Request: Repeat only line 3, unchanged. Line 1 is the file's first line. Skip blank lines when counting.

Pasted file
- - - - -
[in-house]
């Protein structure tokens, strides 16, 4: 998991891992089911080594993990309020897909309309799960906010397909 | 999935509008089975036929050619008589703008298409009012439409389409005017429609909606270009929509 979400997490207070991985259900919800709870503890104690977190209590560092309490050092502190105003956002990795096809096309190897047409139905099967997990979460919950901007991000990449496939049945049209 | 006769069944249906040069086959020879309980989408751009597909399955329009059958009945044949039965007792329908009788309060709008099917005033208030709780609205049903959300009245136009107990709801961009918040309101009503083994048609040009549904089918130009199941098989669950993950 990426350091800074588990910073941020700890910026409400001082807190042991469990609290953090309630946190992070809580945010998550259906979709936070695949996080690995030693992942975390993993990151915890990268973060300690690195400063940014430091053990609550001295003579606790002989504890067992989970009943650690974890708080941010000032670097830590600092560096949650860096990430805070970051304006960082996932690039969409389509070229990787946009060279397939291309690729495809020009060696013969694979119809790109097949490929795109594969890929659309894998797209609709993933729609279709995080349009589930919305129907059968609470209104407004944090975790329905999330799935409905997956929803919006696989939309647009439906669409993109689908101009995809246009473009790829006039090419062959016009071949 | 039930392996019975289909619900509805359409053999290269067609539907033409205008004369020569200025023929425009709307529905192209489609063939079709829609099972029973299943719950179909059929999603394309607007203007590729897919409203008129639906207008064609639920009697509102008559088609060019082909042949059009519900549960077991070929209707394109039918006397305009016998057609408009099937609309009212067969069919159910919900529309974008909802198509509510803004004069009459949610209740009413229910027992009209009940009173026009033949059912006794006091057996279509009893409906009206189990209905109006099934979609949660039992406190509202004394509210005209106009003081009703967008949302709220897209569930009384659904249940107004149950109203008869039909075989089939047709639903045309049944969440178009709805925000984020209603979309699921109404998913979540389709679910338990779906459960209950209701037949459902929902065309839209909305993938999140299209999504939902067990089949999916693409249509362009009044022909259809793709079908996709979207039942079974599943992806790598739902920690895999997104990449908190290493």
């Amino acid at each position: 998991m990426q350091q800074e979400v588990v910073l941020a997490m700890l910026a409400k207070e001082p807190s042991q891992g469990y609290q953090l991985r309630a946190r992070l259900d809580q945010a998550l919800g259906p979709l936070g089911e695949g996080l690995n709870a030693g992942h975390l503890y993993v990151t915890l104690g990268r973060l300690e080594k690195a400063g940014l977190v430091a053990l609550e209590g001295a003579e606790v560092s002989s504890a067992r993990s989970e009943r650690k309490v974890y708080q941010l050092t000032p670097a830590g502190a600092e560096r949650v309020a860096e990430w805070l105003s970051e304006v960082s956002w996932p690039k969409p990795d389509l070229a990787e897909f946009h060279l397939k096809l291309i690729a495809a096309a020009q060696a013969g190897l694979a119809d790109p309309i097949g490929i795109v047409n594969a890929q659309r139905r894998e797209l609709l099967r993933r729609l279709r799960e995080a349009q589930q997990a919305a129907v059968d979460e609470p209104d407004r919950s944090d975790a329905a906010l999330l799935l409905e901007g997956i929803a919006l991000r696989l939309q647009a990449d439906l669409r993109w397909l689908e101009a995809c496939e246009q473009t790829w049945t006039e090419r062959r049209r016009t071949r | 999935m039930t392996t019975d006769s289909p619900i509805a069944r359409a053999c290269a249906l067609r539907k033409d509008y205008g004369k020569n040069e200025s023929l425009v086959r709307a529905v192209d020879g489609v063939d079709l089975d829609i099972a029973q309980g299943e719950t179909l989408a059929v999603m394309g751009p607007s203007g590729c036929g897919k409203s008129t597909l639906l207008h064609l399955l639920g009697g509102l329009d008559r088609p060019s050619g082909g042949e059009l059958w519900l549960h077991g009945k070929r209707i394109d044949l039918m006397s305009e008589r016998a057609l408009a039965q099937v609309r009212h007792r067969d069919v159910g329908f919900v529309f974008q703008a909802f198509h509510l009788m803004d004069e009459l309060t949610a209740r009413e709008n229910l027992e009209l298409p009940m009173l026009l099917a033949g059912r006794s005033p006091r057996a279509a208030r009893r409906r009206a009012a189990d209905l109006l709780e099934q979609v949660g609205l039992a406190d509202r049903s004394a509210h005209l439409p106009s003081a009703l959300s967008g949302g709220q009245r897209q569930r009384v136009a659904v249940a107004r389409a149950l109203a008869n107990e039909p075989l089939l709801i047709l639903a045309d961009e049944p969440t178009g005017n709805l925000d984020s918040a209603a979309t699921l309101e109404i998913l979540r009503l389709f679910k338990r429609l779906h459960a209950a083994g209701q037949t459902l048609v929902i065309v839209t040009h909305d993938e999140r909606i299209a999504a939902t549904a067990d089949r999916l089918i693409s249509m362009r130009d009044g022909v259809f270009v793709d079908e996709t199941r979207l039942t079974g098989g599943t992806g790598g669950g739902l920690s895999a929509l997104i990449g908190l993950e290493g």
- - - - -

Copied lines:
């Amino acid at each position: 998991m990426q350091q800074e979400v588990v910073l941020a997490m700890l910026a409400k207070e001082p807190s042991q891992g469990y609290q953090l991985r309630a946190r992070l259900d809580q945010a998550l919800g259906p979709l936070g089911e695949g996080l690995n709870a030693g992942h975390l503890y993993v990151t915890l104690g990268r973060l300690e080594k690195a400063g940014l977190v430091a053990l609550e209590g001295a003579e606790v560092s002989s504890a067992r993990s989970e009943r650690k309490v974890y708080q941010l050092t000032p670097a830590g502190a600092e560096r949650v309020a860096e990430w805070l105003s970051e304006v960082s956002w996932p690039k969409p990795d389509l070229a990787e897909f946009h060279l397939k096809l291309i690729a495809a096309a020009q060696a013969g190897l694979a119809d790109p309309i097949g490929i795109v047409n594969a890929q659309r139905r894998e797209l609709l099967r993933r729609l279709r799960e995080a349009q589930q997990a919305a129907v059968d979460e609470p209104d407004r919950s944090d975790a329905a906010l999330l799935l409905e901007g997956i929803a919006l991000r696989l939309q647009a990449d439906l669409r993109w397909l689908e101009a995809c496939e246009q473009t790829w049945t006039e090419r062959r049209r016009t071949r | 999935m039930t392996t019975d006769s289909p619900i509805a069944r359409a053999c290269a249906l067609r539907k033409d509008y205008g004369k020569n040069e200025s023929l425009v086959r709307a529905v192209d020879g489609v063939d079709l089975d829609i099972a029973q309980g299943e719950t179909l989408a059929v999603m394309g751009p607007s203007g590729c036929g897919k409203s008129t597909l639906l207008h064609l399955l639920g009697g509102l329009d008559r088609p060019s050619g082909g042949e059009l059958w519900l549960h077991g009945k070929r209707i394109d044949l039918m006397s305009e008589r016998a057609l408009a039965q099937v609309r009212h007792r067969d069919v159910g329908f919900v529309f974008q703008a909802f198509h509510l009788m803004d004069e009459l309060t949610a209740r009413e709008n229910l027992e009209l298409p009940m009173l026009l099917a033949g059912r006794s005033p006091r057996a279509a208030r009893r409906r009206a009012a189990d209905l109006l709780e099934q979609v949660g609205l039992a406190d509202r049903s004394a509210h005209l439409p106009s003081a009703l959300s967008g949302g709220q009245r897209q569930r009384v136009a659904v249940a107004r389409a149950l109203a008869n107990e039909p075989l089939l709801i047709l639903a045309d961009e049944p969440t178009g005017n709805l925000d984020s918040a209603a979309t699921l309101e109404i998913l979540r009503l389709f679910k338990r429609l779906h459960a209950a083994g209701q037949t459902l048609v929902i065309v839209t040009h909305d993938e999140r909606i299209a999504a939902t549904a067990d089949r999916l089918i693409s249509m362009r130009d009044g022909v259809f270009v793709d079908e996709t199941r979207l039942t079974g098989g599943t992806g790598g669950g739902l920690s895999a929509l997104i990449g908190l993950e290493g």